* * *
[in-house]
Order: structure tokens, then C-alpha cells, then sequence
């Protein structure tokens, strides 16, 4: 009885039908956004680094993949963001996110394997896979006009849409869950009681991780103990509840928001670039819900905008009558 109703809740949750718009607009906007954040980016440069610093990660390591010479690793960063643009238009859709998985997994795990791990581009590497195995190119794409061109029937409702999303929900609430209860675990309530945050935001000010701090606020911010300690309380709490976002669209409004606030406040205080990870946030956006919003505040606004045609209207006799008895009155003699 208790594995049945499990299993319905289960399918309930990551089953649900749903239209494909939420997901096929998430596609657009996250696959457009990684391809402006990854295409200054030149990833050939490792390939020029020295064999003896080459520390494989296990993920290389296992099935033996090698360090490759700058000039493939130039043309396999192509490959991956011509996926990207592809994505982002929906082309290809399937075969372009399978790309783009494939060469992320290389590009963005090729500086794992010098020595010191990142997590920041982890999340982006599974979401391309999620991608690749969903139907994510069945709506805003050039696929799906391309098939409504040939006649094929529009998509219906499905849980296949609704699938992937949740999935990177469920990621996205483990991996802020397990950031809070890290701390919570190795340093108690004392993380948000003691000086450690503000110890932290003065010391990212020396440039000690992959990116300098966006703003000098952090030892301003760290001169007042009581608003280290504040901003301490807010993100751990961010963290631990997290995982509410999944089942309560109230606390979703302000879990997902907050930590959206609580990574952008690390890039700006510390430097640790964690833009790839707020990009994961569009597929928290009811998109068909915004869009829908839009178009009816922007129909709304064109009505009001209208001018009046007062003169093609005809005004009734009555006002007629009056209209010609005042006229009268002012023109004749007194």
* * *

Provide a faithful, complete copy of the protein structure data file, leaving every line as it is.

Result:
[in-house]
Order: structure tokens, then C-alpha cells, then sequence
């Protein structure tokens, strides 16, 4: 009885039908956004680094993949963001996110394997896979006009849409869950009681991780103990509840928001670039819900905008009558 109703809740949750718009607009906007954040980016440069610093990660390591010479690793960063643009238009859709998985997994795990791990581009590497195995190119794409061109029937409702999303929900609430209860675990309530945050935001000010701090606020911010300690309380709490976002669209409004606030406040205080990870946030956006919003505040606004045609209207006799008895009155003699 208790594995049945499990299993319905289960399918309930990551089953649900749903239209494909939420997901096929998430596609657009996250696959457009990684391809402006990854295409200054030149990833050939490792390939020029020295064999003896080459520390494989296990993920290389296992099935033996090698360090490759700058000039493939130039043309396999192509490959991956011509996926990207592809994505982002929906082309290809399937075969372009399978790309783009494939060469992320290389590009963005090729500086794992010098020595010191990142997590920041982890999340982006599974979401391309999620991608690749969903139907994510069945709506805003050039696929799906391309098939409504040939006649094929529009998509219906499905849980296949609704699938992937949740999935990177469920990621996205483990991996802020397990950031809070890290701390919570190795340093108690004392993380948000003691000086450690503000110890932290003065010391990212020396440039000690992959990116300098966006703003000098952090030892301003760290001169007042009581608003280290504040901003301490807010993100751990961010963290631990997290995982509410999944089942309560109230606390979703302000879990997902907050930590959206609580990574952008690390890039700006510390430097640790964690833009790839707020990009994961569009597929928290009811998109068909915004869009829908839009178009009816922007129909709304064109009505009001209208001018009046007062003169093609005809005004009734009555006002007629009056209209010609005042006229009268002012023109004749007194």